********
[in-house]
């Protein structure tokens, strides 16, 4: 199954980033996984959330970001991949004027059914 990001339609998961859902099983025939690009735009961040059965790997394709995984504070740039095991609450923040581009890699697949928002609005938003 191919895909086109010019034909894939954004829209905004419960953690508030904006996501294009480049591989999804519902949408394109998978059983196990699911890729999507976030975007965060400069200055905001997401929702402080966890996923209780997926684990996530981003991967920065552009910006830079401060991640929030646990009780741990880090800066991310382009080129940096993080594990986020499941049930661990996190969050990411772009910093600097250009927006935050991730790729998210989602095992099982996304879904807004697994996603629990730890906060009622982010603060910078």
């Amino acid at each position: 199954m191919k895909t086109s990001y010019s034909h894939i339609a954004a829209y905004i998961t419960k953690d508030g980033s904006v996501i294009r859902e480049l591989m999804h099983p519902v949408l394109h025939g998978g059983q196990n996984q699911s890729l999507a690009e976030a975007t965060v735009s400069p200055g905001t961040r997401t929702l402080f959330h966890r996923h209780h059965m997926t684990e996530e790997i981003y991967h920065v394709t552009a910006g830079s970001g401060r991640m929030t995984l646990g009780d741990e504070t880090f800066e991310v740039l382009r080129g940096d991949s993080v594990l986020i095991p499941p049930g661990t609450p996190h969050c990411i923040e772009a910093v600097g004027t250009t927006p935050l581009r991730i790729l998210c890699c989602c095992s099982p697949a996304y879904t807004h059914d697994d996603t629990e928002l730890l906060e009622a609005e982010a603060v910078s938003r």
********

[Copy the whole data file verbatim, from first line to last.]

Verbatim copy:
[in-house]
């Protein structure tokens, strides 16, 4: 199954980033996984959330970001991949004027059914 990001339609998961859902099983025939690009735009961040059965790997394709995984504070740039095991609450923040581009890699697949928002609005938003 191919895909086109010019034909894939954004829209905004419960953690508030904006996501294009480049591989999804519902949408394109998978059983196990699911890729999507976030975007965060400069200055905001997401929702402080966890996923209780997926684990996530981003991967920065552009910006830079401060991640929030646990009780741990880090800066991310382009080129940096993080594990986020499941049930661990996190969050990411772009910093600097250009927006935050991730790729998210989602095992099982996304879904807004697994996603629990730890906060009622982010603060910078």
């Amino acid at each position: 199954m191919k895909t086109s990001y010019s034909h894939i339609a954004a829209y905004i998961t419960k953690d508030g980033s904006v996501i294009r859902e480049l591989m999804h099983p519902v949408l394109h025939g998978g059983q196990n996984q699911s890729l999507a690009e976030a975007t965060v735009s400069p200055g905001t961040r997401t929702l402080f959330h966890r996923h209780h059965m997926t684990e996530e790997i981003y991967h920065v394709t552009a910006g830079s970001g401060r991640m929030t995984l646990g009780d741990e504070t880090f800066e991310v740039l382009r080129g940096d991949s993080v594990l986020i095991p499941p049930g661990t609450p996190h969050c990411i923040e772009a910093v600097g004027t250009t927006p935050l581009r991730i790729l998210c890699c989602c095992s099982p697949a996304y879904t807004h059914d697994d996603t629990e928002l730890l906060e009622a609005e982010a603060v910078s938003r």